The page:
Pros and Cons of Using Retirement Funds to Pay for College Costs - Fastweb

Pros and Cons of Using Retirement Funds to Pay for College Costs

Mark Kantrowitz

October 03, 2011

Why should one NOT use retirement funds to pay for a child’s college costs? — Diane H.

There are two main reasons why families shouldn’t use retirement plan funds to pay for college. The first reason is the financial impact of taking a distribution from a retirement plan to pay for college. The financial impact includes both the tax liability and the reduction in eligibility for need-based financial aid. The second reason is that there are limited opportunities to save for retirement.

According to Sallie Mae’s survey, How America Pays for College 2011, 4% of families withdrew funds from their retirement plans in 2010-11, with an average distribution of $4,102. This compares with 6% ($8,554) in 2009-10 and 3% ($5,318) in 2008-09. About 1% of families borrowed an average of $2,779 from their retirement plans in 2010-11, compared with 3% ($6,901) in 2009-10 and 1% ($5,471) in 2008-09.

A distribution from a retirement plan may result in a tax liability.

If a taxpayer takes an early distribution from a 401(k) the taxpayer will pay a 10% tax penalty in addition to ordinary income taxes on the distribution. An early distribution occurs if the taxpayer is under age 59 1/2 or has not held the account for at least five years.

There is no 10% tax penalty for distributions from an IRA to pay for qualified higher education expenses, but a taxpayer may still have to pay income taxes on the distribution if the taxpayer are under age 59 1/2 or have not held the account for at least five years. With a traditional IRA the income taxes are based on the full amount of the distribution. With a Roth IRA the income taxes are based only on the portion of the distribution that comes from investment earnings. The return of contributions from a Roth IRA is tax free, regardless of when the distribution occurs, since the investment was made with after-tax money. Note, however, that the distribution cannot exceed the current year’s qualified higher education expenses, or there will be penalties charged on the excess distribution.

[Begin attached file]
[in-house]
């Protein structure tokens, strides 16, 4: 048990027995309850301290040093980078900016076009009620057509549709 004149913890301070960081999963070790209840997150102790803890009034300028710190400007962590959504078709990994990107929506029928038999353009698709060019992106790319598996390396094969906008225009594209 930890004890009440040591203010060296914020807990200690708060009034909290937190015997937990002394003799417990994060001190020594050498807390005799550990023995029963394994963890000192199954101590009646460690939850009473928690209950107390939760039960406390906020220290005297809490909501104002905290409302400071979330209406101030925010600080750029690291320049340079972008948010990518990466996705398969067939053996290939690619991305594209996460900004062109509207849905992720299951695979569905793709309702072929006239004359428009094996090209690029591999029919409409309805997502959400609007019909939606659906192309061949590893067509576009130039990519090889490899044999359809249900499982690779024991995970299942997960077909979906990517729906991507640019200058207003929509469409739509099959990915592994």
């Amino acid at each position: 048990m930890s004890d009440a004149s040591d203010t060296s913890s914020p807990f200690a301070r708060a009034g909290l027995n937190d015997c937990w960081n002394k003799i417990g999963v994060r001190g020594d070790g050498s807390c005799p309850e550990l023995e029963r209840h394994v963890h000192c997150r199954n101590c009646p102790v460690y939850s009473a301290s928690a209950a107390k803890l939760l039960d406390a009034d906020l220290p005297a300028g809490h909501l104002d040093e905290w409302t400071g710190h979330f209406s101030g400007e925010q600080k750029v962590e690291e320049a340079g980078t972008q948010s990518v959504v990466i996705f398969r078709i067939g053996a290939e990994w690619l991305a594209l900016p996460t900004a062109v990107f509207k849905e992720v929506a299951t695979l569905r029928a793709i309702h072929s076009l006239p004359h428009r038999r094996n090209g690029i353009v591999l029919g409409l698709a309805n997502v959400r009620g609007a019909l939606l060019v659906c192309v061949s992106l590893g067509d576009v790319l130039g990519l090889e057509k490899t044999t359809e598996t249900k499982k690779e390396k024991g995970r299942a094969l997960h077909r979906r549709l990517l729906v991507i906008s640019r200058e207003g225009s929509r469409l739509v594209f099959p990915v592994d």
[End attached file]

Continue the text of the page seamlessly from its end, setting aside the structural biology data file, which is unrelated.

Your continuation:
(Qualified higher education expenses include tuition and required fees, textbooks and, if the student is enrolled at least half-time, room and board. The distribution may be used for higher education expenses for the taxpayer or the taxpayer’s spouse, children or grandchildren.)

It is possible to roll a 401(k) retirement plan into an IRA in certain circumstances. This will avoid the 10% tax penalty on early distributions from a 401(k).

The tax liability can be avoided by limiting the distribution to a return of contributions to a Roth IRA or by taking a loan against a 401(k).

Borrowing from a 401(k) is a bad idea because the loan must be repaid in 5 years. If the taxpayer quits his or her job or is laid off or fired, he or she may be required to repay the loan in full immediately. (This may prevent people who are going back from school after being laid off from taking a 401(k) loan to pay for college costs.) If the taxpayer borrowers from his or her retirement plan, he or she will not be able to contribute to the retirement plan until the loan has been repaid in full. This means the taxpayer will miss out on the employer match, if any, for up to 5 years. While the taxpayer will effectively be paying the interest on the loan to himself or herself, this merely replaces the money the taxpayer would have earned if he or she hadn’t taken the loan. A better option is to borrow from the federal education loan programs, such as the Stafford student loan or the Parent PLUS loan, since these loans are better designed for postsecondary education needs.

The tax treatment of 529 college savings plans is more favorable when distributions are made to pay for qualified higher education expenses. Contributions to a 529 plan are made with after-tax money and earnings are tax deferred, like a Roth IRA. Qualified distributions from a 529 plan are entirely tax-free. But 529 plans have an added benefit, in that 34 states and the District of Columbia provide a state income tax deduction or tax credit on contributions to the state’s 529 plan.

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